Empathy for supermodels isn’t easy to muster, especially when their idea of suffering and personal travail seems so exquisite and remote.
Photographer Timothy Greenfield-Sanders’s film “About Face: Supermodels Then and Now” (airing Monday night on HBO) attempts to bridge some of the chasm between these famous beauties and the rest of us. The filmmaker hunts down several of the biggest names in modeling from decades ago to collect their thoughts on the profession and discover how they’ve dealt with the inevitabilities of age. There are some tender moments and honest reflections.
As with many documentaries about fashion folk (“Unzipped” and “The September Issue” both come to mind), though, a certain antiseptic quality is always present, making it difficult for the narrative to arrive at a solid theme: Is the fashion world a wonderful thing or a cultural travesty? Is this a movie about the rigors of modeling? A lost era? The emptiness of a life lived in front of the camera? The false promises (and rejuvenating hopes) of plastic surgery?
Or, in the end, do we just want to know what Cheryl Tiegs looks like these days? (In which case, we saw that on “Oprah’s” supermodel reunion episodes a while back.)
The film’s subjects — from Carmen Dell’Orefice, who has modeled since 1947; to ’70s glam queens such as Jerry Hall and Lisa Taylor; to more recent phenoms such as Christy Turlington — unload everything that’s on their minds about the profession, which often makes it seems as though they’re not really talking about anything,and instead partaking in a fashion-centric session of free association among friends.
This meandering approach does manage to excavate some fascinating tales and memories. “It was never really me,” says Paulina Porizkova, 47. “Working off your looks makes you pretty much the opposite of self-confident. So maybe I became beautiful when I stopped modeling.”
That statement seems ludicrous when set in type, but Greenfield-Sanders clearly has the trust of his subjects. Some of the things they say may seem loopy and even grandiloquent, but their collective wisdom and wit do have something to tell us about the profession— something deeper than we get from those reality TV shows in which today’s young women will claw one another’s eyes out for the chance at a magazine spread. (It was ever thus; we just didn’t watch it as a form of entertainment back then.)
Discovery remains a powerful and impossibly magical common narrative in the supermodels’ personal stories — how each came to the business, how she was spotted on the street, how she simply rose above all the other pretty faces. Once more, Jerry Hall drawls out her delightful story of how she went from working at the Mesquite, Tex., Dairy Queen to lolling on the beaches of the French Riviera, and, miraculously, landing a modeling career. “They [each] had something inside that came through,” Calvin Klein (unhelpfully) surmises.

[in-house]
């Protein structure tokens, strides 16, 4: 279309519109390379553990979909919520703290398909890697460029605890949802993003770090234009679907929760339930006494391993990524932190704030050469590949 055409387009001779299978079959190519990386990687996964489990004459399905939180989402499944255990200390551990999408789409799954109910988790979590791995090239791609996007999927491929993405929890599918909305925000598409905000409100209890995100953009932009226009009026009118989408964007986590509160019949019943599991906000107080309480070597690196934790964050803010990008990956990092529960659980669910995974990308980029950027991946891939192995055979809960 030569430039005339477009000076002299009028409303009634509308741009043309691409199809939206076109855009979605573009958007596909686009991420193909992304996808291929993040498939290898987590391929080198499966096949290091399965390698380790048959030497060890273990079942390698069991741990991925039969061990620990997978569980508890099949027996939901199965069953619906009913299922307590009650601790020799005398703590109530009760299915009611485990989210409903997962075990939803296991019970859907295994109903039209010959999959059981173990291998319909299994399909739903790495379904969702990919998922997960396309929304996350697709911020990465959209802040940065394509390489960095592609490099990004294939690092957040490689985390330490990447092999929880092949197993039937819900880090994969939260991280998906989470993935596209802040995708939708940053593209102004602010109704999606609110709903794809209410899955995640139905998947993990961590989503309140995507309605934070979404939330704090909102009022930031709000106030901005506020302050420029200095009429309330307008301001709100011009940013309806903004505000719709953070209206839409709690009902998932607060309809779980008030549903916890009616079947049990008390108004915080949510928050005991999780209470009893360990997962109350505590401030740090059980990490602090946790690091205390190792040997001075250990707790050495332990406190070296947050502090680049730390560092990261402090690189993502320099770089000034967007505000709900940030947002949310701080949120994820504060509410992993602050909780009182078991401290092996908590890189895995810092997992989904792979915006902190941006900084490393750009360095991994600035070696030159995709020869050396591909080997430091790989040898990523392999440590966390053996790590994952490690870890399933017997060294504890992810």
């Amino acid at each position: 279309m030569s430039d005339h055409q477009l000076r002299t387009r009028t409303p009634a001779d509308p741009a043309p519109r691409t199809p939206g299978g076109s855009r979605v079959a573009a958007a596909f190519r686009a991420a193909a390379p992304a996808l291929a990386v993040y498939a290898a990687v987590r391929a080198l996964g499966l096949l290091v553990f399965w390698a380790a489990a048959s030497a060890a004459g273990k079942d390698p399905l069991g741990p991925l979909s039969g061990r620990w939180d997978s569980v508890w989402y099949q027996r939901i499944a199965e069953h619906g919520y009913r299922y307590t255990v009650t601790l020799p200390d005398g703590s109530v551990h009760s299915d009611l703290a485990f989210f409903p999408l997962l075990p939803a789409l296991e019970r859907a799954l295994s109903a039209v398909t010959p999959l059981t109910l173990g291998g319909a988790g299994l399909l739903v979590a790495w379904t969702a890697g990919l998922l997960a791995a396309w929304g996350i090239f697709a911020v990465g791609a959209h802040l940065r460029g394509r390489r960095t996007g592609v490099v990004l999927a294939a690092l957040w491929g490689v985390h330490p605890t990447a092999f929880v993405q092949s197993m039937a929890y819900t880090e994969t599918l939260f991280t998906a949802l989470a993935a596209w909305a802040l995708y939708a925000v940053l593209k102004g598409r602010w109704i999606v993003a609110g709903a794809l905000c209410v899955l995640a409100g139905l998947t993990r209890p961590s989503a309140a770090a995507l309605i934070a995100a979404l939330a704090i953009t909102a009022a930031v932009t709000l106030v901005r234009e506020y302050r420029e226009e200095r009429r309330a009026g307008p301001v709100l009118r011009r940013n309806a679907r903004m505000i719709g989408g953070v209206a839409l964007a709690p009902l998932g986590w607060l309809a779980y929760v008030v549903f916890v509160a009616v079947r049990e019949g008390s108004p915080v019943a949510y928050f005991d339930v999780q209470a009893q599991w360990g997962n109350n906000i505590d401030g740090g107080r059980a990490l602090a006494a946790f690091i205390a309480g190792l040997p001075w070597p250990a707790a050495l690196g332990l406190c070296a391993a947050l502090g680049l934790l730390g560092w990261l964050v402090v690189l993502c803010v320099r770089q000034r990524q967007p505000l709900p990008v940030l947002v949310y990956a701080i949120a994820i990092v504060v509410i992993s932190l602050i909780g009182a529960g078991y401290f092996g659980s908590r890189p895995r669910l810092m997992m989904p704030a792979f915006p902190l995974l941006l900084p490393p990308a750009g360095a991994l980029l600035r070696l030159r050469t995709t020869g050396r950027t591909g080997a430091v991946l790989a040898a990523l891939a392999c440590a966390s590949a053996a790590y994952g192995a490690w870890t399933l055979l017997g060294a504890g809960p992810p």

They had something on the outside, too, Cal.
“About Face” skirts (no pun intended) the industry’s perennial bugaboos. Beverly Johnson, Pat Cleveland and Bethann Hardison each give a different perspective on the racial barriers that vexed them and other black models until the ’70s. Various triumphs (the cover of Vogue, for example) were hard-won; diversity is still an obstacle.
And everyone has something to say about the deep inferiority complexes that came with the territory and could lead to unhealthy behavior. Abuse was a given (“What people called sexual harassment we called compliments,” Porizkova says with regret), drugs were plentiful, and it was easy for a supermodel to become a super monster. In the cokey Studio 54 days, “the look of the girls changed,” observes Jade Hobson, a former fashion director at Vogue. “They stopped smiling.”
On the subject of age, the women in “About Face” are somewhat circumspect. Karen Bjornson, 60, who had been among Halston’s favorite models in the ’70s, returned to the runway after a long hiatus, at the invitation of designer Ralph Rucci. When she saw photos from the fashion show, she decided to get her eyes done, which pleased her. Isabella Rossellini, also 60, says she has considered surgical intervention, but something about it makes her wonder if it’s another way to push beauty into the realm of suffering, like foot binding and other ancient techniques. Dell’Orefice, working at 81, laughs when the subject of the knife comes up. “If you had the ceiling falling down in your living room, would you not go and have a repair?”
Hall, looking fabulous at 56, is brash about mortality. “We all know [death] is coming, and it’s a borrrre,” she tells the filmmaker. “Why shouldn’t we be allowed to age? When I turned 50, I felt a sense of achievement.” Survival, in any form, really does seem to be the take-away here.
(75 minutes) airs Monday at 9 p.m.